Monday, July 30, 2012

Heck If I Know

So a long long time ago my buddy Tony and I were going to make a campaign together, we didn't. However, I used some of my ideas from our talks, along with a bunch of others with Shawn, to make Hekinoe.  I also raped Iron Kingdoms for ideas as well, because I am thieving word raper devoid of creativity. So, we've played Hekinoe in 4th Edition and Pathfinder, finished one campaign, aborted another, and started a third. I was looking over some older material from the campaign and kind of felt like posting a little about what started all this nonsense that became the campaign book. Originally I had no name for the campaign, just a folder of stuff called Heck If I Know. Heck If I Know. Said that before, just tickles me to reiterate it sometimes.

So looking at the Torem Primer document, which was going to be the name of the campaign world at one point I guess. However, there was another folder in my campaign folder called Torem, so I dunno what was going on there. The first thing I talk about is how alignment is stupid and I won't be using it, which is still consistent with the current Hekinoe. Next, I go on to armor, and as I said in a previous post, I intended to use armor as damage reduction from the Unearthed Arcana book. I even built tables converting every form of armor available in 3.5 at that time into damage reduction. Seriously, everything from coral armor to Mechanus gear armor. I also go on to talk about currency and languages, and those are unchanged in our current campaign. Except Orcunraytrel uses traditional DnD precious metal currency. Hit points remain unchanged from that initial document.

Classes in this primordial version of Hekinoe operated a little bit differently. I still kept the whole anti-religion theme of The Known World, no Clerics or Paladins or that sort of thing. However, I created four new classes: Armiger, Bard, Warden, and Witch Hunter. The Armiger was a class that wore a lot of armor and focused on being tough. Which in retrospect is really weird to put into a pseudo-Old West world where firearms have sort of made heavier armor semi-useless. The Bard is a Bard without the magic and more assassin type stuff. It was based on Bards being assassins in Dark Sun, something I decided had to be in Hekinoe because it was awesome. The Warden is a cop from Kusseth, kind of like a Rogue, but with more investigatory abilities and no sneak attack. The Witch Hunter is kind of like a Paladin mixed with a Ranger but no spells or spell-like abilities.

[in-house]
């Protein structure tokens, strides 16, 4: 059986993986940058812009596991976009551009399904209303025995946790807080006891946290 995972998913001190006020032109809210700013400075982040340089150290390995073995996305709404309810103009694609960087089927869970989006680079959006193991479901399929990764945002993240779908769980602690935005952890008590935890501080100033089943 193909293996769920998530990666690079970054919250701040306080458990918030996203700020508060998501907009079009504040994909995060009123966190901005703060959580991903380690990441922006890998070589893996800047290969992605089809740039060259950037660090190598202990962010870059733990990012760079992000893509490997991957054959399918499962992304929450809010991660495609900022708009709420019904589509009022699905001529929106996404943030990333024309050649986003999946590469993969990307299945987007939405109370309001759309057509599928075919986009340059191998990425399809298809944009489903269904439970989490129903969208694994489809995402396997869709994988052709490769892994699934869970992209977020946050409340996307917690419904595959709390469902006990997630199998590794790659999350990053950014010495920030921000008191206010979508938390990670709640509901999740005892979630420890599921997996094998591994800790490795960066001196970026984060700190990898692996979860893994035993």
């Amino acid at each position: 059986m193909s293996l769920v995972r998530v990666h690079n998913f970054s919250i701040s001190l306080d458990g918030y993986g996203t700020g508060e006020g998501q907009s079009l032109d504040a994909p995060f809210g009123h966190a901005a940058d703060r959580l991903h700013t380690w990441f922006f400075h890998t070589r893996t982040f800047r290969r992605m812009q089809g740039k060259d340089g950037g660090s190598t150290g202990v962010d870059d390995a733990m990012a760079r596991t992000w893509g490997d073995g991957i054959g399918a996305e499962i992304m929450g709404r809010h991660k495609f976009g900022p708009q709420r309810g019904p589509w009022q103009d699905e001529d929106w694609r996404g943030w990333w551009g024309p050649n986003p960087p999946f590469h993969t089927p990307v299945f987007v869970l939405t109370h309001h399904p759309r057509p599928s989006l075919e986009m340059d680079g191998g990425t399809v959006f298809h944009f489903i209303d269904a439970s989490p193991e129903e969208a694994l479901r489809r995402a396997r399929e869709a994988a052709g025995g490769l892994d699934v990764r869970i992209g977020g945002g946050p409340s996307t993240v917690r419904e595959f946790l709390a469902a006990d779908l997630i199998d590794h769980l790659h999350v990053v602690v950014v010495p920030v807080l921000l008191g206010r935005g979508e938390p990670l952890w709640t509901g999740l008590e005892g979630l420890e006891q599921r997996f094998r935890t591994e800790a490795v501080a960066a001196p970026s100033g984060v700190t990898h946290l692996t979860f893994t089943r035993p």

None of those classes remain in the current version of the world, obviously. The Wardens and Bards work better as affiliations while the Witch Hunter works better as a Psychic Warrior archetype. Armiger is just stupid now that I think about it, plus, several of the Pathfinder Fighter abilities kind of duplicate what I was trying to achieve with it.

Additionally, I did this thing where certain classes could only come from certain nations. For instance, folks from the Fell Peaks can start play as Binders, Fighters, Hexblades, Rogues, Shadowcasters, Sorcerers, and Warlocks. I'm not really sure why I determined that certain classes could only come from certain nations. I've done a lot of weird things in my time with DnD. Half the time I do shit because it is cool and I saw it somewhere else.

I was using the point buy ability score generation system back then, but I had changed it a bit. Everyone had 84 points to distribute between their six ability scores. It wasn't like a scaling buy system, one point equaled one point. So you had enough points for a fourteen in every ability or three eighteens and three tens, or some variation on that. We use the normal point buy system in our game nowadays, with the high fantasy setting which give you twenty points to buy stats. Buying all sixteens under this system would cost thirty points, and three eighteens and a three tens would have cost fifty-one points. Just a wee bit overpowered.

Firearms were still in the game back then, but they were more like the Iron Kingdoms firearms, older single shot firearms that required a Craft (Gunsmithing) check to reload and whatnot. I also altered the rules so pistols were kind of the average or normal firearm while rifles typically had a wider critical threat ranges and shotguns typically had larger critical multipliers. Firearms also penetrated armor based damage reduction to a degree based on their damage die. The base firearms were also modified by whatever race/company built them. Firearms built by the Abraxen fired rounds at a higher velocity, so they penetrated damage reduction to a higher degree while those built by Dwarves (?) had longer range and those built by Goblins (?) were more prone to misfires and tended to explode.